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Women with no eggs or unhealthy eggs might also want to consider surrogacy. A surrogate is a woman who agrees to become pregnant using the man's sperm and her own egg. The child will be genetically related to the surrogate and the male partner. After birth, the surrogate will give up the baby for adoption by the parents.
Women with ovaries but no uterus may be able to use a gestational carrier. This may also be an option for women who shouldn't become pregnant because of a serious health problem. In this case, a woman uses her own egg. It is fertilized by the man's sperm and the embryo is placed inside the carrier's uterus. The carrier will not be related to the baby and gives him or her to the parents at birth.
Recent research by the Centers for Disease Control showed that ART babies are two to four times more likely to have certain kinds of birth defects. These may include heart and digestive system problems, and cleft (divided into two pieces) lips or palate. Researchers don't know why this happens. The birth defects may not be due to the technology. Other factors, like the age of the parents, may be involved. More research is needed. The risk is relatively low, but parents should consider this when making the decision to use ART.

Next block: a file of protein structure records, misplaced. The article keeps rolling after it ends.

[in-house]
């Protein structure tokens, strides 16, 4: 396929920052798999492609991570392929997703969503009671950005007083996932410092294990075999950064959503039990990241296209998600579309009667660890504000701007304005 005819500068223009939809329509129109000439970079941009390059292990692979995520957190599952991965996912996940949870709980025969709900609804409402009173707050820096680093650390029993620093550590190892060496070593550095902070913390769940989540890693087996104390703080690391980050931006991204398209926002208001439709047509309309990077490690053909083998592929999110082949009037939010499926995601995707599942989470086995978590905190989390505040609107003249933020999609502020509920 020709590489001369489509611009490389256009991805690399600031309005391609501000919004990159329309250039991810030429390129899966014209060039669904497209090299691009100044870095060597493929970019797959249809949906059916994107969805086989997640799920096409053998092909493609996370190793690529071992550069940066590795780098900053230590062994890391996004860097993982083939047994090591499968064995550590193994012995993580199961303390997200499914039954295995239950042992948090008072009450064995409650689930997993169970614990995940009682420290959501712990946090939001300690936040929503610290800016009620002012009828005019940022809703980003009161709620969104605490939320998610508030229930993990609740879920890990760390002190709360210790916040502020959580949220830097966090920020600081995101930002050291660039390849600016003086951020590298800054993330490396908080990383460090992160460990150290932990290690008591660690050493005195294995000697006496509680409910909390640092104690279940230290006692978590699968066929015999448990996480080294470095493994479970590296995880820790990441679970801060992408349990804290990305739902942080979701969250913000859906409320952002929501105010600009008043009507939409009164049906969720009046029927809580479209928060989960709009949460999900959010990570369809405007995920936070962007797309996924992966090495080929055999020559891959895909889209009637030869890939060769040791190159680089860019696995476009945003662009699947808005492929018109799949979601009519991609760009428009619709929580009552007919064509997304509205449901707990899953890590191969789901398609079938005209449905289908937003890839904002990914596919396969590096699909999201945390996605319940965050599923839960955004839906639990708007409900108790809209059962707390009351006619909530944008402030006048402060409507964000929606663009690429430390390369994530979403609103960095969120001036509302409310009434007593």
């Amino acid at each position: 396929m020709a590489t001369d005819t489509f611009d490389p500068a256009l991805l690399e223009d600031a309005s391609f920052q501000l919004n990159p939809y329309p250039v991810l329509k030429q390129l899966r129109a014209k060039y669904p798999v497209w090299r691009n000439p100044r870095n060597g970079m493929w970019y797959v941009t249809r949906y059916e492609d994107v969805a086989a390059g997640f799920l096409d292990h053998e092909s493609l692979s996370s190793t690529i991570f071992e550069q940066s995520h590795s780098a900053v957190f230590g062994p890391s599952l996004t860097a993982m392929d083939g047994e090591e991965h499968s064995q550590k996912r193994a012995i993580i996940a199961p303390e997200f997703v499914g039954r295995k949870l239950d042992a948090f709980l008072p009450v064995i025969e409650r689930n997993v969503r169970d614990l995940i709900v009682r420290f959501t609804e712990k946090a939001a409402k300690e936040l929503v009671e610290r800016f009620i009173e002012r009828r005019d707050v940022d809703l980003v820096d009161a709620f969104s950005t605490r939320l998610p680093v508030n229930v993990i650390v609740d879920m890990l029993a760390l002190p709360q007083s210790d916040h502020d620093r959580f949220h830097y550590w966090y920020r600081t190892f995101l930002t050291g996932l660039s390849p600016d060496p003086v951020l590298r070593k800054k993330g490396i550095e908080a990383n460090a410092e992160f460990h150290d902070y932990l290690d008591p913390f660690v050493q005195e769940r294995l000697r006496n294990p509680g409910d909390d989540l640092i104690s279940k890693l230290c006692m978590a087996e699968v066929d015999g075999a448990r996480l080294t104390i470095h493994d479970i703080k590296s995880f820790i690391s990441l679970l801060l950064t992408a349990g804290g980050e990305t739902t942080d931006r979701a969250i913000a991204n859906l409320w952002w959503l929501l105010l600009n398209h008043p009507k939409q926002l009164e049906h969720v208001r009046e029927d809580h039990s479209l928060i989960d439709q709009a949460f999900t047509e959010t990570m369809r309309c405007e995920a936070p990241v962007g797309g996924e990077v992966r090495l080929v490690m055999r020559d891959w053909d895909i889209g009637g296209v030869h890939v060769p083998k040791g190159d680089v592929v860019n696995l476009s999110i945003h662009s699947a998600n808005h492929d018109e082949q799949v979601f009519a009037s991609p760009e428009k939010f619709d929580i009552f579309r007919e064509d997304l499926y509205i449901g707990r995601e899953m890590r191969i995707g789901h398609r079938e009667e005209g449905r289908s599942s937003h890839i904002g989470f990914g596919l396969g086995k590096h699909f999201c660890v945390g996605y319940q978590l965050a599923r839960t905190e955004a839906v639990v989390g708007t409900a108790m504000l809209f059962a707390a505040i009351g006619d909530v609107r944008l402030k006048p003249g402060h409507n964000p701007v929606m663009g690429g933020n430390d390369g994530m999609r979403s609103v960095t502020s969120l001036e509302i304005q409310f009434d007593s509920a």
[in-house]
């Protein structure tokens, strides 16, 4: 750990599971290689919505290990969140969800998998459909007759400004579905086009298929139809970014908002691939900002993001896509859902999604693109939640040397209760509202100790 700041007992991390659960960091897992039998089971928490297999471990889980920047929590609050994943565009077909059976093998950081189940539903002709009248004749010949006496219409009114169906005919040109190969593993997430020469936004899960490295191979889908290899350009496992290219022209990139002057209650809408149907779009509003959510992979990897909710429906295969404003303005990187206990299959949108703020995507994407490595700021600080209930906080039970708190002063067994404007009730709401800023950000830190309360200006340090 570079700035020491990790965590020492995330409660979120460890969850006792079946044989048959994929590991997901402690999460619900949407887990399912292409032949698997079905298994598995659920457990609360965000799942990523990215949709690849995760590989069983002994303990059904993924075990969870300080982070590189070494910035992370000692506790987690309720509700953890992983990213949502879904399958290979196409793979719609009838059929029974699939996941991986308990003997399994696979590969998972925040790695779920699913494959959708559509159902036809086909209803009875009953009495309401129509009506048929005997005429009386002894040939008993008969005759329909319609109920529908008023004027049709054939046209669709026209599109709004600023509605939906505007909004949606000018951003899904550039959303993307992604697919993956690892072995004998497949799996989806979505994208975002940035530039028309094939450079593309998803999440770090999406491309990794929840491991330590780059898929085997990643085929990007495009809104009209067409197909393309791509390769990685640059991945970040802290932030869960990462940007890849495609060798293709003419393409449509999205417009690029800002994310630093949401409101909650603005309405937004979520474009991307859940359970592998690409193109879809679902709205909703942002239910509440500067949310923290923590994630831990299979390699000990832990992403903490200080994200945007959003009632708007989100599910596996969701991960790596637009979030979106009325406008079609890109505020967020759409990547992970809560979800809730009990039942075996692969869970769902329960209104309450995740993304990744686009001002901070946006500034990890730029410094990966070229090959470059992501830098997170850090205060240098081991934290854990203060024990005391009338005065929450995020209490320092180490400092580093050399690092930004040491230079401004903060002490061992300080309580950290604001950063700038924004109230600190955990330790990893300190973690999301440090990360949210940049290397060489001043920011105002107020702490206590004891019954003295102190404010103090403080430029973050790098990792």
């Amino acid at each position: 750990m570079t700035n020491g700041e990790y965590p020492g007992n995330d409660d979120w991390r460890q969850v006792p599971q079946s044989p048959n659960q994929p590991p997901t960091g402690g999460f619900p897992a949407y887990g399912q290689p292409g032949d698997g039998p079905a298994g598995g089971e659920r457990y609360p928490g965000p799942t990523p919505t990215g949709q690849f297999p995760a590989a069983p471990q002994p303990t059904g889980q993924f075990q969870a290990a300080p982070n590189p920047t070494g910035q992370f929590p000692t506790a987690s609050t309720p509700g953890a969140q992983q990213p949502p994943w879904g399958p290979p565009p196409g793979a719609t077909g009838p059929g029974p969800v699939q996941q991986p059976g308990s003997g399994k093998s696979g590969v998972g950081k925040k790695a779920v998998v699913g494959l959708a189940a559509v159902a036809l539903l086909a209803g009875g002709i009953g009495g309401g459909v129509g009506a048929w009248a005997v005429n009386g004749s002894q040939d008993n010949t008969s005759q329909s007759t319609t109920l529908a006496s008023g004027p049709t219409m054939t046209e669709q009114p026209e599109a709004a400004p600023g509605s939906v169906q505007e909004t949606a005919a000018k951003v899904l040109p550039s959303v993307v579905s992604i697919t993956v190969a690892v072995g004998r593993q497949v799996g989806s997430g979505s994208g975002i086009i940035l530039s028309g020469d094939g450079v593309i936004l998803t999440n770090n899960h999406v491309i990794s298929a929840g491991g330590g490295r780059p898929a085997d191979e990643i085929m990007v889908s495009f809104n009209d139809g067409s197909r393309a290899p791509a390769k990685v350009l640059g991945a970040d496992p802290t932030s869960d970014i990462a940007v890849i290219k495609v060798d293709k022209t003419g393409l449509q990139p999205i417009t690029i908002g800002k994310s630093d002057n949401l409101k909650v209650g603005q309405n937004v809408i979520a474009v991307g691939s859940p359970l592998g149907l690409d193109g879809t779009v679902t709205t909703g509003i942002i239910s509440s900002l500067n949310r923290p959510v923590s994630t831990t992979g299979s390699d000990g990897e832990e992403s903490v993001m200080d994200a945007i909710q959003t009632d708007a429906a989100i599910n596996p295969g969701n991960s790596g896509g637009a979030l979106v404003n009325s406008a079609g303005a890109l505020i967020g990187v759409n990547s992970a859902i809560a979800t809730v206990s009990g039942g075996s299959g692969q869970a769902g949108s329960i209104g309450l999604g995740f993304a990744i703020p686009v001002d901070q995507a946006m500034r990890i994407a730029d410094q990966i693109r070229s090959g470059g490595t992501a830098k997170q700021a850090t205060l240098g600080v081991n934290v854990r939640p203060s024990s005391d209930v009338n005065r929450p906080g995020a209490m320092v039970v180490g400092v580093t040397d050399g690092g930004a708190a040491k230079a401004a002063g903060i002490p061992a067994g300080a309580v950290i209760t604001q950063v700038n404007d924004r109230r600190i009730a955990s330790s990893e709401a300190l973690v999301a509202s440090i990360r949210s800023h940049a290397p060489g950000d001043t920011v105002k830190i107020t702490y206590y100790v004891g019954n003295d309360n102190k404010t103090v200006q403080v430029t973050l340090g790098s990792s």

For more information
National Women's Health Information Center (NWHIC) at 1-800-994-9662 or the following organizations:
Food and Drug Administration (FDA) Phone Number(s): (888) 463-6332 Internet Address: http://www.fda.gov
American College of Obstetricians and Gynecologists (ACOG) Resource Center Phone Number(s): (800) 762-2264 Internet Address: http://www.acog.org
American Society for Reproductive Medicine Phone Number(s): (205) 978-5000 Internet Address: http://www.asrm.org/
Resolve: The National Infertility Association Phone Number(s): (888) 623-0744 Internet Address: http://www.resolve.org
InterNational Council on Infertility Information Dissemination, Inc. Phone Number(s): (703) 379-9178 Internet Address: http://www.inciid.org/
SOURCE: Womenshealth.gov. Infertility. July 16, 2012.
Last Editorial Review: 7/15/2013
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